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(3, 4) These louvered vents make the transition from the interior to the outside of the building when a heating/cooling unit (a univent) is present. These vents can allow a fire room on the windward side of the building to become pressurized in sustained, high-wind weather conditions.

In times of high winds, a quick “snapshot in time” investigation of the conditions on the floor below may not give a complete idea of what the wind will do on the fire floor. In these conditions, it would be prudent to work on the side of safety by investigating while controlling the door to the fire room, considering breaching adjoining walls to the fire compartment for the attack, or allowing the fire to burn down from a defensive position until the fire’s intensity lowers to a level you can handle. This defensive maneuver would rely on the building’s integrity to contain the fire to the original location.

When checking the room below the fire floor for wind conditions, a close look at the quality of the windows and their integrity may help the engine company decide on a fire attack strategy.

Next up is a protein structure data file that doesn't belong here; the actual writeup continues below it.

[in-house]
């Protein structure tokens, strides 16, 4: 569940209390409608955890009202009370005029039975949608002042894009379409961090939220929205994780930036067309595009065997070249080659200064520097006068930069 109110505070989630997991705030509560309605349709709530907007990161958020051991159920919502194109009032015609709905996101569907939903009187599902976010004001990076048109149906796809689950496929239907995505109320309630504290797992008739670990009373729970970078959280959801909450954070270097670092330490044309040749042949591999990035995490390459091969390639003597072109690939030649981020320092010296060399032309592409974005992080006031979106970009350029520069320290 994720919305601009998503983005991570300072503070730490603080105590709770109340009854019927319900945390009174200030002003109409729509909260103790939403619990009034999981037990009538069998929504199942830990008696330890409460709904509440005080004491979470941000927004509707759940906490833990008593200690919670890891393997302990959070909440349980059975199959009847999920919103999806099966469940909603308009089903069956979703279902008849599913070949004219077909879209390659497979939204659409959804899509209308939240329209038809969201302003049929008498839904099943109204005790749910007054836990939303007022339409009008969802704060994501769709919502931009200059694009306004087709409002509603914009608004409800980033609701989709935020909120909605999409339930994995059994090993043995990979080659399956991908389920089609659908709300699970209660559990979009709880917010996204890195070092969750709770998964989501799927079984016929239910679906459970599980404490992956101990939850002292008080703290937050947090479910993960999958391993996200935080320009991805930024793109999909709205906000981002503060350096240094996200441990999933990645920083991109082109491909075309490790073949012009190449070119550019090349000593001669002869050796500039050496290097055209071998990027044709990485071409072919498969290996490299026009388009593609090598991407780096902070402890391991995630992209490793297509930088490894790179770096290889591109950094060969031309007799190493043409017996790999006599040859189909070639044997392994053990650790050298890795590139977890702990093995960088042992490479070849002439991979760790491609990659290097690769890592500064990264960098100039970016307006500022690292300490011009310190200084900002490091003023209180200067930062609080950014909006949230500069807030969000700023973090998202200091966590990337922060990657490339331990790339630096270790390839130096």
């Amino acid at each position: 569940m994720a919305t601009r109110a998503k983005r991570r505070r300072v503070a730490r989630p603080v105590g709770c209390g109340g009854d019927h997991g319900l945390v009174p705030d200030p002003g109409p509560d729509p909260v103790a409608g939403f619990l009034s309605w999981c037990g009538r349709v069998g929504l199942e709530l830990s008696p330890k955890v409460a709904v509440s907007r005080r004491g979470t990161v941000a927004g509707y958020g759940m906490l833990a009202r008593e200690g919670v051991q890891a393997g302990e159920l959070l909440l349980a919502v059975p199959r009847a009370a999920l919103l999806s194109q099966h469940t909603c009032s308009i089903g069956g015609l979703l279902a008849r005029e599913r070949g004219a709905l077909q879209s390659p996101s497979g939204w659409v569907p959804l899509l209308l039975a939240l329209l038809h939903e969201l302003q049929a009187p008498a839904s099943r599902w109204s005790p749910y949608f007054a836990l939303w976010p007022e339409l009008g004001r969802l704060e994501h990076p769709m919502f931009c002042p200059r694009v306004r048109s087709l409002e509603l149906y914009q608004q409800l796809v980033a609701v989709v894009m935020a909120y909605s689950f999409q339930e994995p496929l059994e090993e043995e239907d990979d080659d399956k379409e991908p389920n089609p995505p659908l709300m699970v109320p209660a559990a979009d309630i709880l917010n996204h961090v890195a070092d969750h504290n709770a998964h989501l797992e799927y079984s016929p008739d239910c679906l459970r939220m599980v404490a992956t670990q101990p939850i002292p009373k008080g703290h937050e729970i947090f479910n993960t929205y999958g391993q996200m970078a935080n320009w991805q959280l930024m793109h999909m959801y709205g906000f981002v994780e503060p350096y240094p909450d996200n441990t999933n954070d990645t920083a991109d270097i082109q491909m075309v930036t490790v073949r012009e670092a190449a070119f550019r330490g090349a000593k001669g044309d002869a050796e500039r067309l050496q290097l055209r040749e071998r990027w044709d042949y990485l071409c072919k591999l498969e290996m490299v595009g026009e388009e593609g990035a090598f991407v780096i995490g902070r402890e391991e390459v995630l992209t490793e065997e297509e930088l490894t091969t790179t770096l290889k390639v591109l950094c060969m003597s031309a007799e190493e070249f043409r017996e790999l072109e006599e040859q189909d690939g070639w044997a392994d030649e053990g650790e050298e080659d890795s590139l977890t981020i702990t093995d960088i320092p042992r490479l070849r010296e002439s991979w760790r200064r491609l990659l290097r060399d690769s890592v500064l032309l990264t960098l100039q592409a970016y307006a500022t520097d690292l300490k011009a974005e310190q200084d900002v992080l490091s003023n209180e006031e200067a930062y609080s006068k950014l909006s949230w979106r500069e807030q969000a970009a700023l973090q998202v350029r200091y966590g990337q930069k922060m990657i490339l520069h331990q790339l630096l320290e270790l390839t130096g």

The initial high-rise hose stretch can also run into a problem in sustained windy conditions. In a high-rise, it is possible that the windward side of a high-rise can become pressurized from openings in the outside wall, such as window air-conditioners, univent heating units, and exhaust vents found in kitchens and bathrooms. The pressurization of the windward side of the building is slow enough to be undetectable by firefighters inside these areas. If the fire compartment is on the windward side of the building and the entrance door is opened, the fire can vent rapidly as the pressure is released into the hallway. This factor, in combination with the natural venting of the fire, which is searching for oxygen, the possible stack effect at the time, and a wind-driven fire should the windows fail, can accelerate deterioration of hallway conditions.